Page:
Dan Brown thinks he knows Leonardo’s secrets; so does Javier Serra and plenty of other novelists; but it’s Ross King who’s the true authority. With “Leonardo and ‘The Last Supper’ “ (Walker & Company), he reveals the real circumstances — minus all that business about Mary Magdalene and the Priory of Sion — that led to the Renaissance genius’ creation of his masterpiece.
Leonardo was in middle age when the project to paint Jesus and his Apostles came along–following a string of unfinished commissions.
What was the most recent, humiliating one? It involved 75 pounds of bronze: The bronze had been intended for Leonardo’s statue of Milan’s Francesco Sforza astride a horse, but it was melted instead into cannon balls.
All Leonardo’s planning, all his hopes … gone (literally) in a puff of smoke from a cannon’s mouth.
King deftly reconstructs everything — Leonardo’s circumstances and his execution of the painting, the historical context of 15th century Italy — and infuses the figure of the artist himself with a fresh bloom, devoid of caricature.
That is no small feat: Some critics have treated the maestro from Vinci like an accidental genius or somebody’s crazy uncle, a dabbler who was a bit nutty and lost in a cloud of experimentation in a messy studio.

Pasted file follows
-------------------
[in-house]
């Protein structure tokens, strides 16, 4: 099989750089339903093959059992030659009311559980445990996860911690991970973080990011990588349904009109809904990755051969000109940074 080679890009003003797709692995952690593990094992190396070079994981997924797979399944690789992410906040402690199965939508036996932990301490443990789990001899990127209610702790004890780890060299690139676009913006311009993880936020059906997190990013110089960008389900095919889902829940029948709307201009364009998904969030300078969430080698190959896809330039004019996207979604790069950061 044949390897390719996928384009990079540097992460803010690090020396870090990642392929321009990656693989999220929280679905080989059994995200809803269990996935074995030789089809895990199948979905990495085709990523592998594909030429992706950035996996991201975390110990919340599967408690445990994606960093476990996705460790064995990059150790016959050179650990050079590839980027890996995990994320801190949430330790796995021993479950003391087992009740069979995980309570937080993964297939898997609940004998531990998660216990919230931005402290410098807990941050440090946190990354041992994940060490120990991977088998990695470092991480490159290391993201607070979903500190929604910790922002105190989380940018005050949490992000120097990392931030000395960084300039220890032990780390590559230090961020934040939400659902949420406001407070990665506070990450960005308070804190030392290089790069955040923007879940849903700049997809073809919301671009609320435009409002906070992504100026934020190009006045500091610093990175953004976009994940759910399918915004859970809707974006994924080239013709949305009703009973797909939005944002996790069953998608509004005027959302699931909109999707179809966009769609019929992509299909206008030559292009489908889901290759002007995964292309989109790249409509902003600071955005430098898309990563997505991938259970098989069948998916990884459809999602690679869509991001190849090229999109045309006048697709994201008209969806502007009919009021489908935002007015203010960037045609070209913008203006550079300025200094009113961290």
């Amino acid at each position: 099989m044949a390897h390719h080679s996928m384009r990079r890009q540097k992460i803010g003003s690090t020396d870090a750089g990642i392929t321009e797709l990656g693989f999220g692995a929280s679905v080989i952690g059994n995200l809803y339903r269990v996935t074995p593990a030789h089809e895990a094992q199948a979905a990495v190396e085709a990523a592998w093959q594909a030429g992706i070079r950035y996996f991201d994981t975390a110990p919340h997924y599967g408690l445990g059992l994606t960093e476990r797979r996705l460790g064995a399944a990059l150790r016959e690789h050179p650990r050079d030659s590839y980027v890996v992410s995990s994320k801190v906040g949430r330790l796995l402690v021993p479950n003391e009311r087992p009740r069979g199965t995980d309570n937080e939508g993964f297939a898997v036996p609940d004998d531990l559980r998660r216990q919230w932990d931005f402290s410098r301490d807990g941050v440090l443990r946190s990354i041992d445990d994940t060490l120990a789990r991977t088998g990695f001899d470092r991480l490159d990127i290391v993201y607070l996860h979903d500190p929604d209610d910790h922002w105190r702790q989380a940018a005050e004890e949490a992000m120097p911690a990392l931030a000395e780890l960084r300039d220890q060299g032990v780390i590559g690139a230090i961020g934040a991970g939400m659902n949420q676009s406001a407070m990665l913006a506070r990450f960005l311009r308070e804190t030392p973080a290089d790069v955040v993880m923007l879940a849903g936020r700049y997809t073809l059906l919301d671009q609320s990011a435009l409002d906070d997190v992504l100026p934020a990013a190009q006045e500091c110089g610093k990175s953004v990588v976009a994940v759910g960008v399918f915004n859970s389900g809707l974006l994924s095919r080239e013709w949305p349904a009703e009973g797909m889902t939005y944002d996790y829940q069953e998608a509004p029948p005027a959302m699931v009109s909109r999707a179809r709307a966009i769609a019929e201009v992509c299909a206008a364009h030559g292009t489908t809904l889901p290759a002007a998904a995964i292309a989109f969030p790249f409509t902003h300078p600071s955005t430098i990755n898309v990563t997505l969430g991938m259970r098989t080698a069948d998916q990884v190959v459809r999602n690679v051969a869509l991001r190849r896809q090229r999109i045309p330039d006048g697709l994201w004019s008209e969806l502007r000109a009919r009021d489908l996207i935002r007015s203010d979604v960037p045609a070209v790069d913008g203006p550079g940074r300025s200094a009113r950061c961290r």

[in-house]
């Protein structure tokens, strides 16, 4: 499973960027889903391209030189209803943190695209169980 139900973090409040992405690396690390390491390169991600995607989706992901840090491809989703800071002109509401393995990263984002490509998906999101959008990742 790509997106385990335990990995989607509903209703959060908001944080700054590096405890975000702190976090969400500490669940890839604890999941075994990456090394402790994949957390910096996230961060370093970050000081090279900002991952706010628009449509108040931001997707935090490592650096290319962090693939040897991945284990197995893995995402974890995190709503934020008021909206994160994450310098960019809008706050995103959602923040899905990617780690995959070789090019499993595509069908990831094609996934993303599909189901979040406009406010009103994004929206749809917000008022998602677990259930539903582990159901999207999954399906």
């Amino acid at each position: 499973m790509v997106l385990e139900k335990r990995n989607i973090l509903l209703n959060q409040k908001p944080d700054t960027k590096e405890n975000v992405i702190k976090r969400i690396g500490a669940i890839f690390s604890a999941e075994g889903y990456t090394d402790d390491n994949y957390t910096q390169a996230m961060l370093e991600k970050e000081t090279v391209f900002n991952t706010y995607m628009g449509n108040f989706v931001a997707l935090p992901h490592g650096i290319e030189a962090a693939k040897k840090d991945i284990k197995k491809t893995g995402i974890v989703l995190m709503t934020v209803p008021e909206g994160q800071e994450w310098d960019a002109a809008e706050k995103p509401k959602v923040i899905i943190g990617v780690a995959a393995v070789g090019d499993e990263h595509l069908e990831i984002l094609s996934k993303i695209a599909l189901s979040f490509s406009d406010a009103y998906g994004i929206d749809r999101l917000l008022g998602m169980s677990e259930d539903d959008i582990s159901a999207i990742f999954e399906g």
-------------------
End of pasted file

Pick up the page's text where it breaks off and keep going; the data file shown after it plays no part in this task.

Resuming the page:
That negative image seemed further reinforced a few years ago: Remember when the alarming news was announced that “The Last Supper” was disintegrating thanks to Leonardo’s painting method? That surely didn’t help his case either.
Ah, but wait, King points out, waving a cautionary finger, Leonardo created a special surface with a primer coat of lead white in order to “enhance the mural’s luminosity” — to make that solemn biblical scene glow with a timeless quality on the convent wall. That’s hardly the strategy of a madman.
“Over the course of three years,” King writes, “[Leonardo] managed — almost for the only time in his life — to harness and concentrate his relentless energies and restless obsessions. The result was 450 square feet of pigment and plaster, and a work of art utterly unlike anything ever seen before — and something unquestionably superior to the efforts of even the greatest masters of the previous century.”
Here, as in his books about Machiavelli and Michelangelo, King clearly demonstrates why he is the friend of every armchair traveler eager to understand life as it was actually experienced in the Italian past.
If someone in your family happens to share this historical appetite, well, then, you have just stumbled on an ideal holiday gift for them in “Leonardo and ‘The Last Supper,’ ” haven’t you?